Women in Science and Engineering (WiSE) has developed a new pilot program for women of color in STEM sophomores and juniors at the University. The Career Preparation Program (CPP) aims to provide these students with opportunities and resources for developing…
Research at the interface of physics and biology
On the surface, it would seem that zebrafish and humans are about as different as, say, developmental biologists and theoretical physicists. Fish swim; humans walk. Biologists revere Charles Darwin; physicists have an abiding admiration for Albert Einstein. It turns out, however, that zebrafish and humans are very similar during the earliest stages of embryonic development. So much so, that developmental biologists study zebrafish embryos to help answer such questions as how do organs end up on the correct side of the human body? Turns out, the question is also interesting to a Syracuse University physicist. M. Lisa Manning, a theoretical physicist in SU’s College of Arts and Sciences, and Jeffrey D. Amack, a developmental biologist at the State University of New York (SUNY) Upstate Medical University, have teamed up to study how and why a specialized group of cells change shape during the earliest stages of embryonic development, and how this process influences the formation of organs and their proper alignment in the body. Disruptions of the process can lead to such disorders as congenital heart disease in infants.While theirs is an unusual collaboration, it has proved very fruitful for Manning and Amack, yielding two publications in less than a year, one of which is a review in Science, the prestigious flagship publication of the American Association for the Advancement of Science (AAAS). The review, “Knowing the Boundaries: Extending the Differential Adhesion Hypothesis in Embryonic Cell Sorting,” is part of a special issue, published Oct. 12, focusing on “Forces in Development.”
“We were invited to review recent research about how physics provides insight into developmental biology and suggest new ways to move forward in the field,” says Manning, who is also a member of the Syracuse Biomaterials Institute. “It was very exciting to be asked because it means the editors respect the work we are doing.”
Amack and Manning published a study in the journal Developmental Biology that focused on cell shape changes in early embryonic development. The study, “Regional cell shape changes control form and function of Kupffer’s vesicle in the zebrafish embryo,” was published online July 26 and appeared in print Oct. 1.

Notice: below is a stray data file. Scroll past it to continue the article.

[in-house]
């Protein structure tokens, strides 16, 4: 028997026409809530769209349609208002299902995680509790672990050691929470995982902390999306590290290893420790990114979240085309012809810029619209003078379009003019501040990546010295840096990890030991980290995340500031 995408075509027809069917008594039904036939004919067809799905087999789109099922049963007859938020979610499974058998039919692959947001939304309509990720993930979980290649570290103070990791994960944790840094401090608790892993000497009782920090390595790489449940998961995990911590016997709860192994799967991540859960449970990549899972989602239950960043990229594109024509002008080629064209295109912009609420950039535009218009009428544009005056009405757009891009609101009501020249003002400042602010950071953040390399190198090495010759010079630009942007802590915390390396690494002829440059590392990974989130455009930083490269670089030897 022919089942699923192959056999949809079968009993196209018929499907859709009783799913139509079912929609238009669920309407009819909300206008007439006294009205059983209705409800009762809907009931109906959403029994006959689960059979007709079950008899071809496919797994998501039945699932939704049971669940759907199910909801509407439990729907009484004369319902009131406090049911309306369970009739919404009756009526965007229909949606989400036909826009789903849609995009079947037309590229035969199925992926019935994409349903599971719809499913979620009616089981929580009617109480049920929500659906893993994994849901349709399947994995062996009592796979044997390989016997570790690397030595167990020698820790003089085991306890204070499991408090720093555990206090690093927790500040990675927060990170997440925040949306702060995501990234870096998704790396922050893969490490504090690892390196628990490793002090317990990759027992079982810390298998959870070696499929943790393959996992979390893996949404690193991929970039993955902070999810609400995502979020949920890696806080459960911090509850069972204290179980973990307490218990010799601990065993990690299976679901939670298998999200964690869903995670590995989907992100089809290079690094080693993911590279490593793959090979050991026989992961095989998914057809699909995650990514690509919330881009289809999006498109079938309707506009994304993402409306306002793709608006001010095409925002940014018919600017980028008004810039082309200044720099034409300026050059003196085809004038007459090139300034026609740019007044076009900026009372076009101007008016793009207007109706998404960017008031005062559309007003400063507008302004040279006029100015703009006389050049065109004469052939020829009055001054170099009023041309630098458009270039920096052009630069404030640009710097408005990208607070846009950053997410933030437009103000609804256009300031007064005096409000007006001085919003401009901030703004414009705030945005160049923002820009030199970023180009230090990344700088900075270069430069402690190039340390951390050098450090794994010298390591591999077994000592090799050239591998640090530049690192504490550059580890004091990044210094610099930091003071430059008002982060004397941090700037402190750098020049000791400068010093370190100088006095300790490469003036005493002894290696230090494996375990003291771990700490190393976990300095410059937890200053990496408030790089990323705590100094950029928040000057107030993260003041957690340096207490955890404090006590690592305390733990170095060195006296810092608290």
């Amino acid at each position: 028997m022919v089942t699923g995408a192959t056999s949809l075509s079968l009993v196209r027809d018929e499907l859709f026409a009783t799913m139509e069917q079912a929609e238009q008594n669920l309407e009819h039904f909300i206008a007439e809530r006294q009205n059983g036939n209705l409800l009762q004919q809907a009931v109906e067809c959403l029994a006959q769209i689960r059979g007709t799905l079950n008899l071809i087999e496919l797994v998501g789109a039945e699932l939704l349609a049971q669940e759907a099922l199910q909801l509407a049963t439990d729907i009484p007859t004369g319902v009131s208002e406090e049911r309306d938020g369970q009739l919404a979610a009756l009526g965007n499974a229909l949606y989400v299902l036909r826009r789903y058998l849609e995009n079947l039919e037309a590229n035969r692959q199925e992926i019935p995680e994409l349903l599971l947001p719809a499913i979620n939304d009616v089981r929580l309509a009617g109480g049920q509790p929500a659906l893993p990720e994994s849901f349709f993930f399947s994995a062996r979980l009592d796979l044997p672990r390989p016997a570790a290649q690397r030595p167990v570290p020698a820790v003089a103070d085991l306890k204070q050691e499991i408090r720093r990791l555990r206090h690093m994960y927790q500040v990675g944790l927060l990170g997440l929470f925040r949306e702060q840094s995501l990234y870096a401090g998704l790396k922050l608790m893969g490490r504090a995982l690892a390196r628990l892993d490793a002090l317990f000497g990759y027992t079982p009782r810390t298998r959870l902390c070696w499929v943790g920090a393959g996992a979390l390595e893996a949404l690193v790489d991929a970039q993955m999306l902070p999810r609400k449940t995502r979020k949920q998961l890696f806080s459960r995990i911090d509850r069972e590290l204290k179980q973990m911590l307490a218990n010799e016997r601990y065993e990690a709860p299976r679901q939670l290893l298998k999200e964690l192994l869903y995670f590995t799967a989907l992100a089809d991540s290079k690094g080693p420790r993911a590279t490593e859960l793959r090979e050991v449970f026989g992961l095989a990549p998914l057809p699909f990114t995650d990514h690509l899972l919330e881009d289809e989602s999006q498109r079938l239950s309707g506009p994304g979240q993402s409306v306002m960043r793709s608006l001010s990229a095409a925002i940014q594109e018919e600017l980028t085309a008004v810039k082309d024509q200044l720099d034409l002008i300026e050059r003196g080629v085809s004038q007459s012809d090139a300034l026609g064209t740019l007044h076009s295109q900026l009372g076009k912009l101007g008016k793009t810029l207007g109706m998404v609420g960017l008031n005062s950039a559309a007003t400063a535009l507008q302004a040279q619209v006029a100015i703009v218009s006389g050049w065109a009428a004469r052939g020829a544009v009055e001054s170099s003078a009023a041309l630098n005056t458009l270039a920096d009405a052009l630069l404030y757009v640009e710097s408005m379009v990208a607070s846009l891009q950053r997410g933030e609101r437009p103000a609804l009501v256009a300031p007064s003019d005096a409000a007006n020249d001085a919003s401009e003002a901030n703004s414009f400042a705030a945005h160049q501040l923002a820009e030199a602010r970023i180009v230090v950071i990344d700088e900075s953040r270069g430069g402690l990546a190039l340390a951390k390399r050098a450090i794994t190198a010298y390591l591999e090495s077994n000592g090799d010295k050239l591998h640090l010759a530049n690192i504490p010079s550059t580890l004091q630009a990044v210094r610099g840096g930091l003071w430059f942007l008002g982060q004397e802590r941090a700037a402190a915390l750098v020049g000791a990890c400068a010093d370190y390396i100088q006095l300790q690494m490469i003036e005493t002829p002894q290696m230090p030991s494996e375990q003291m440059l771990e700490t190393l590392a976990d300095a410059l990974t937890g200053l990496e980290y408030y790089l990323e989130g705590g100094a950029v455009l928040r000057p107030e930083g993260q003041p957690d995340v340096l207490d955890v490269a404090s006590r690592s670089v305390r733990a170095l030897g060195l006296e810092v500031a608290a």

“We image live zebrafish embryos as they are developing in real time,” Amack says. “We found that the cells change shape over time and knew that we could manipulate that process in ways that alter heart development. But we didn’t understand the physical interactions or mechanical forces at work among the cells and how that may also influence the process.”
However, this is an area that piques Manning’s interest and one in which she began thinking about as a post-doc at Princeton University. She and Amack met through an informal developmental biology interest group comprised of researchers from both SU and SUNY Upstate, co-organized by Amack and Katharine Lewis, associate professor of biology in SU’s College of Arts and Sciences.
“It was an immediate match,” Manning says of their meeting. “Jeff observed shape changes that couldn’t be fully explained from a biochemical or cell-signaling perspective. I think about the physics at work inside the biological system. It’s the same whether we are trying to explain forces at work in crystals or living cells. If you can write it down as a theory, and if the math is the same, you can work in both areas.”
Amack invited Manning to review his research. “She generated models that added significant insight into our findings,” Amack says. “The biology community largely ignores the physics of the system because it is an area we often just don’t understand. Lisa looked at our results through the eyes of a physicist. Her work laid the foundation for future collaborations between our two groups.”
Manning agrees and also views the publication in Developmental Biology as a first step that yielded promising areas for further inquiry. “Very little is known about how cells behave in their natural environment during early embryonic development,” she says. “Jeff works with embryos in real time. I can make suggestions about experiments based on physical theories; he improves the theories with input from biological experiments. A better understanding of the interfacial tension (forces) between cells will help explain a large number of processes at the earliest stages of embryonic development.”
And, on a final note, Manning says she also reveres Charles Darwin.